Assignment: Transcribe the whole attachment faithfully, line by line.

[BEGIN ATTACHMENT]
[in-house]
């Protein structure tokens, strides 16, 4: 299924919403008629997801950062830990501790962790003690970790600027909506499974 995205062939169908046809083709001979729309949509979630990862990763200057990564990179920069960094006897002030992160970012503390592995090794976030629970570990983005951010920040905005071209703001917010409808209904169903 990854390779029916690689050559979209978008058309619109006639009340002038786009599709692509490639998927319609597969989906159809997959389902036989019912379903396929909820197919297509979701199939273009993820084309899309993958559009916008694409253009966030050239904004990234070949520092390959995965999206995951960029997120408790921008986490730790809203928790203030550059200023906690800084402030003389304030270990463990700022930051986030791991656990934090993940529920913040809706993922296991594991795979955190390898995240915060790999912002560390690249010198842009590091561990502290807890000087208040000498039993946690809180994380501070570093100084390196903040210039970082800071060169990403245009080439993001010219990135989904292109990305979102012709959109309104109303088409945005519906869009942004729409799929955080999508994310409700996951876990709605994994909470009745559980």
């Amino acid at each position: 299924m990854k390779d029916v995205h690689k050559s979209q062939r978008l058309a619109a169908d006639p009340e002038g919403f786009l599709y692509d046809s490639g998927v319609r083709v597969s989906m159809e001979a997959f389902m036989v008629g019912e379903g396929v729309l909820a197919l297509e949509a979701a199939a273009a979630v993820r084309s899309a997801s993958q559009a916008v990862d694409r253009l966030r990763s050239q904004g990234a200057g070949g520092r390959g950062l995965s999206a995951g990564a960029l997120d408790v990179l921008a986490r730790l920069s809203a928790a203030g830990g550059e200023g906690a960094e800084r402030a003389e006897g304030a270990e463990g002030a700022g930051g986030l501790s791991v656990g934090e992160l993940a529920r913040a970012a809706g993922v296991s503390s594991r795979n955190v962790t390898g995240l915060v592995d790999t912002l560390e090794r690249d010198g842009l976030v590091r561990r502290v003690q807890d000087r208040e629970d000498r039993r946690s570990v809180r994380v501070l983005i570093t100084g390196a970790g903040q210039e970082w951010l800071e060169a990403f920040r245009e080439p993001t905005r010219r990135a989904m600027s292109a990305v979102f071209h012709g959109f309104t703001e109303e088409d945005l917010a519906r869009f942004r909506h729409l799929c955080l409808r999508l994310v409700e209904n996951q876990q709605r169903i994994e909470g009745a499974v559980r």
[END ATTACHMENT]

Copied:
[in-house]
């Protein structure tokens, strides 16, 4: 299924919403008629997801950062830990501790962790003690970790600027909506499974 995205062939169908046809083709001979729309949509979630990862990763200057990564990179920069960094006897002030992160970012503390592995090794976030629970570990983005951010920040905005071209703001917010409808209904169903 990854390779029916690689050559979209978008058309619109006639009340002038786009599709692509490639998927319609597969989906159809997959389902036989019912379903396929909820197919297509979701199939273009993820084309899309993958559009916008694409253009966030050239904004990234070949520092390959995965999206995951960029997120408790921008986490730790809203928790203030550059200023906690800084402030003389304030270990463990700022930051986030791991656990934090993940529920913040809706993922296991594991795979955190390898995240915060790999912002560390690249010198842009590091561990502290807890000087208040000498039993946690809180994380501070570093100084390196903040210039970082800071060169990403245009080439993001010219990135989904292109990305979102012709959109309104109303088409945005519906869009942004729409799929955080999508994310409700996951876990709605994994909470009745559980």
């Amino acid at each position: 299924m990854k390779d029916v995205h690689k050559s979209q062939r978008l058309a619109a169908d006639p009340e002038g919403f786009l599709y692509d046809s490639g998927v319609r083709v597969s989906m159809e001979a997959f389902m036989v008629g019912e379903g396929v729309l909820a197919l297509e949509a979701a199939a273009a979630v993820r084309s899309a997801s993958q559009a916008v990862d694409r253009l966030r990763s050239q904004g990234a200057g070949g520092r390959g950062l995965s999206a995951g990564a960029l997120d408790v990179l921008a986490r730790l920069s809203a928790a203030g830990g550059e200023g906690a960094e800084r402030a003389e006897g304030a270990e463990g002030a700022g930051g986030l501790s791991v656990g934090e992160l993940a529920r913040a970012a809706g993922v296991s503390s594991r795979n955190v962790t390898g995240l915060v592995d790999t912002l560390e090794r690249d010198g842009l976030v590091r561990r502290v003690q807890d000087r208040e629970d000498r039993r946690s570990v809180r994380v501070l983005i570093t100084g390196a970790g903040q210039e970082w951010l800071e060169a990403f920040r245009e080439p993001t905005r010219r990135a989904m600027s292109a990305v979102f071209h012709g959109f309104t703001e109303e088409d945005l917010a519906r869009f942004r909506h729409l799929c955080l409808r999508l994310v409700e209904n996951q876990q709605r169903i994994e909470g009745a499974v559980r």